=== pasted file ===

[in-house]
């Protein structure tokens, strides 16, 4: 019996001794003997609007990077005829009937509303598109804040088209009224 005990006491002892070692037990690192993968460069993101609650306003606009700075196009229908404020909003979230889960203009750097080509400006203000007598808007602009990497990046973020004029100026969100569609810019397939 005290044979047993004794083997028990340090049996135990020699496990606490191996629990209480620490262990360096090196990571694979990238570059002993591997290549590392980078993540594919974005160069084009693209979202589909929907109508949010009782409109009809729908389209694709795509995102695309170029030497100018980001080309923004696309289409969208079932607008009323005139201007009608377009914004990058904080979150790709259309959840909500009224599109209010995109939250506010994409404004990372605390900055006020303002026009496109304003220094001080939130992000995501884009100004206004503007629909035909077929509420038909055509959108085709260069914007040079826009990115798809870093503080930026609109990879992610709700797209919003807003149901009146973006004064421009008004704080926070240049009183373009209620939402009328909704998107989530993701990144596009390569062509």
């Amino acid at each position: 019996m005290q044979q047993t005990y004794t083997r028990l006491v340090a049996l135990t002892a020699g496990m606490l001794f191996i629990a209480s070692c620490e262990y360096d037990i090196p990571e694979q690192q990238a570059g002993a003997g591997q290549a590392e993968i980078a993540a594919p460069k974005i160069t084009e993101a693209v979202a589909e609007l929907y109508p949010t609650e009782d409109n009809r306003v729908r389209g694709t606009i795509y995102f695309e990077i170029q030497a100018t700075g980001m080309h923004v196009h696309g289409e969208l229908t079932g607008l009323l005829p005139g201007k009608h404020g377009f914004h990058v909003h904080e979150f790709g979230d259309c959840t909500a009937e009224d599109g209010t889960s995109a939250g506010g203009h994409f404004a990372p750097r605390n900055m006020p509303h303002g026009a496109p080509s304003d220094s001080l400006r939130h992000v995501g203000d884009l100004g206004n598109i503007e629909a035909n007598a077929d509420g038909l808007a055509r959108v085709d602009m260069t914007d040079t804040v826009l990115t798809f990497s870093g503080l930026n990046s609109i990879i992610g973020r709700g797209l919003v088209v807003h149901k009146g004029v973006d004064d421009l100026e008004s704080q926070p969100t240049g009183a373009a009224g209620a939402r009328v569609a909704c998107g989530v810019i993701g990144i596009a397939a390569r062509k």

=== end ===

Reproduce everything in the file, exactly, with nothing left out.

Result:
[in-house]
């Protein structure tokens, strides 16, 4: 019996001794003997609007990077005829009937509303598109804040088209009224 005990006491002892070692037990690192993968460069993101609650306003606009700075196009229908404020909003979230889960203009750097080509400006203000007598808007602009990497990046973020004029100026969100569609810019397939 005290044979047993004794083997028990340090049996135990020699496990606490191996629990209480620490262990360096090196990571694979990238570059002993591997290549590392980078993540594919974005160069084009693209979202589909929907109508949010009782409109009809729908389209694709795509995102695309170029030497100018980001080309923004696309289409969208079932607008009323005139201007009608377009914004990058904080979150790709259309959840909500009224599109209010995109939250506010994409404004990372605390900055006020303002026009496109304003220094001080939130992000995501884009100004206004503007629909035909077929509420038909055509959108085709260069914007040079826009990115798809870093503080930026609109990879992610709700797209919003807003149901009146973006004064421009008004704080926070240049009183373009209620939402009328909704998107989530993701990144596009390569062509």
């Amino acid at each position: 019996m005290q044979q047993t005990y004794t083997r028990l006491v340090a049996l135990t002892a020699g496990m606490l001794f191996i629990a209480s070692c620490e262990y360096d037990i090196p990571e694979q690192q990238a570059g002993a003997g591997q290549a590392e993968i980078a993540a594919p460069k974005i160069t084009e993101a693209v979202a589909e609007l929907y109508p949010t609650e009782d409109n009809r306003v729908r389209g694709t606009i795509y995102f695309e990077i170029q030497a100018t700075g980001m080309h923004v196009h696309g289409e969208l229908t079932g607008l009323l005829p005139g201007k009608h404020g377009f914004h990058v909003h904080e979150f790709g979230d259309c959840t909500a009937e009224d599109g209010t889960s995109a939250g506010g203009h994409f404004a990372p750097r605390n900055m006020p509303h303002g026009a496109p080509s304003d220094s001080l400006r939130h992000v995501g203000d884009l100004g206004n598109i503007e629909a035909n007598a077929d509420g038909l808007a055509r959108v085709d602009m260069t914007d040079t804040v826009l990115t798809f990497s870093g503080l930026n990046s609109i990879i992610g973020r709700g797209l919003v088209v807003h149901k009146g004029v973006d004064d421009l100026e008004s704080q926070p969100t240049g009183a373009a009224g209620a939402r009328v569609a909704c998107g989530v810019i993701g990144i596009a397939a390569r062509k």